- Psychotic disorder – People with a psychotic disorder may have hallucinations or delusions. They may become paranoid and have difficulty trusting others.
- Personality disorder – People with a personality disorder have persistent patterns of thinking and behaving that cause problems. They may have trouble forming close relationships and problems at work or school. Some types of personality disorders include borderline, paranoid, and narcissistic personality disorder.
TMS therapy is an FDA-approved treatment.
Can Brain Stimulation Help with Treatment-resistant depression?
Brain stimulation is a treatment option that has been studied in people with treatment-resistant depression. Since we don’t really know the exact cause of depression, it can be tricky to treat it. With brain stimulation, you can use these treatment options at the same time, since you’re targeting different areas of the brain. Let’s take a look at the different types of brain stimulation that can be used to treat treatment-resistant depression.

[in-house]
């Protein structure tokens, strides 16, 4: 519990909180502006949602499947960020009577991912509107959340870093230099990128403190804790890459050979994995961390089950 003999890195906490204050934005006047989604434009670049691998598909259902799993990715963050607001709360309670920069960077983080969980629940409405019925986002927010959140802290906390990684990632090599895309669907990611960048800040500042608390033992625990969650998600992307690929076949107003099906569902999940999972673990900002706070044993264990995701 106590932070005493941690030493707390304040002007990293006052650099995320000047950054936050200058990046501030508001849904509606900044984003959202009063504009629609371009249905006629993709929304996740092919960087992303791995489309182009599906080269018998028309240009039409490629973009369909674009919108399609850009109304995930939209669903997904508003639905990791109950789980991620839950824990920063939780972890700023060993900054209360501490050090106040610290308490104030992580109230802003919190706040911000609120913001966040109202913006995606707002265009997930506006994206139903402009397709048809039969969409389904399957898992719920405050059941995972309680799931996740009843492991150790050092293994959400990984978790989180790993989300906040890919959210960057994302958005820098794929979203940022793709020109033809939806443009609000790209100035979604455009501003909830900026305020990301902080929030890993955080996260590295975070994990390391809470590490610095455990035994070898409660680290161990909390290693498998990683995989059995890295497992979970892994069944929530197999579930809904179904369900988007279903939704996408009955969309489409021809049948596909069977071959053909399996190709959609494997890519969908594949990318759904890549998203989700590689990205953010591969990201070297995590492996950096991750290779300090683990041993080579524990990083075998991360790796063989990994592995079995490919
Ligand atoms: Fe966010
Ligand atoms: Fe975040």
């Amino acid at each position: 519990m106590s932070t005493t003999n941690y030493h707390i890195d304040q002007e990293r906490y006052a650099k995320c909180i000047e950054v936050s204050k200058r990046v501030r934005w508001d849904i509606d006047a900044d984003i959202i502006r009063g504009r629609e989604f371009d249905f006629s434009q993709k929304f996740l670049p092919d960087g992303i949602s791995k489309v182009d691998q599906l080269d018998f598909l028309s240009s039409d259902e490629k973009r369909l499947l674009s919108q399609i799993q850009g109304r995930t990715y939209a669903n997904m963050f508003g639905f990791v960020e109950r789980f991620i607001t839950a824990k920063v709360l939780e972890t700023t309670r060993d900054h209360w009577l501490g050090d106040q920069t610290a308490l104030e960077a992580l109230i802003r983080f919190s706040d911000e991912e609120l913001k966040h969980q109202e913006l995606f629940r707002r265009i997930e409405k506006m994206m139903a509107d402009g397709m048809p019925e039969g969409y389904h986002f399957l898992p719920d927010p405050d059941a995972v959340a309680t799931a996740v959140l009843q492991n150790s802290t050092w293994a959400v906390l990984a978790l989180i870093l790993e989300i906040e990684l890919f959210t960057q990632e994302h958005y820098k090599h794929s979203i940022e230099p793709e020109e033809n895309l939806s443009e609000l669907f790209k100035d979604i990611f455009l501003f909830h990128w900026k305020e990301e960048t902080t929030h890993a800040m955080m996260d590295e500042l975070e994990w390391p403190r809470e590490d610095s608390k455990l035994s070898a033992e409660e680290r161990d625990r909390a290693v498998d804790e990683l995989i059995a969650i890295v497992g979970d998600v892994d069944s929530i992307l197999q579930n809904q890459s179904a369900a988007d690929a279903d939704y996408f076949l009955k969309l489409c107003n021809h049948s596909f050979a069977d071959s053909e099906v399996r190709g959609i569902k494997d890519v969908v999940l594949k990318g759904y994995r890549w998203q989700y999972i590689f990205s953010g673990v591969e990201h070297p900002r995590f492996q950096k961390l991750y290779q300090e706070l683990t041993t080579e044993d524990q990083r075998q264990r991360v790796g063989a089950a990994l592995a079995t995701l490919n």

- Electroconvulsive therapy (ECT) – ECT uses electrical stimulation to trigger a seizure. This causes changes in the way the brain works and may reduce symptoms of depression. ECT is a short-term treatment that’s usually given once a week for a few weeks. It’s often used as a last-line therapy for people who don’t respond to other treatments.
- Transcranial magnetic stimulation (TMS) – TMS therapy is a noninvasive treatment that uses magnetic pulses to stimulate specific areas of the brain. It’s often used as a last-line therapy for people who don’t respond to other treatments. A doctor can adjust the strength of the magnetic pulses to find the right level for you.
What Area of the Brain Does Repetitive TMS Target?
Repetitive TMS has been shown to be effective in patients with treatment-resistant depression. Among brain stimulation therapies, repetitive transcranial magnetic stimulation has a unique ability to stimulate nerve cells. It is believed to work by creating chemical changes in the brain. Researchers have found that the areas of the brain that are targeted by TMS are associated with mood regulation. These areas include the left prefrontal cortex and the subgenual cortex. While TMS is not a cure and is rarely recommended as a first-line therapy, it is a promising treatment option for those living with treatment-resistant depression. The magnetic stimulation of transcranial magnetic stimulation disrupts the normal functioning of the neural circuits in the brain that are associated with mood regulation. This disruption is thought to be the cause for the improvement of the symptoms of depression.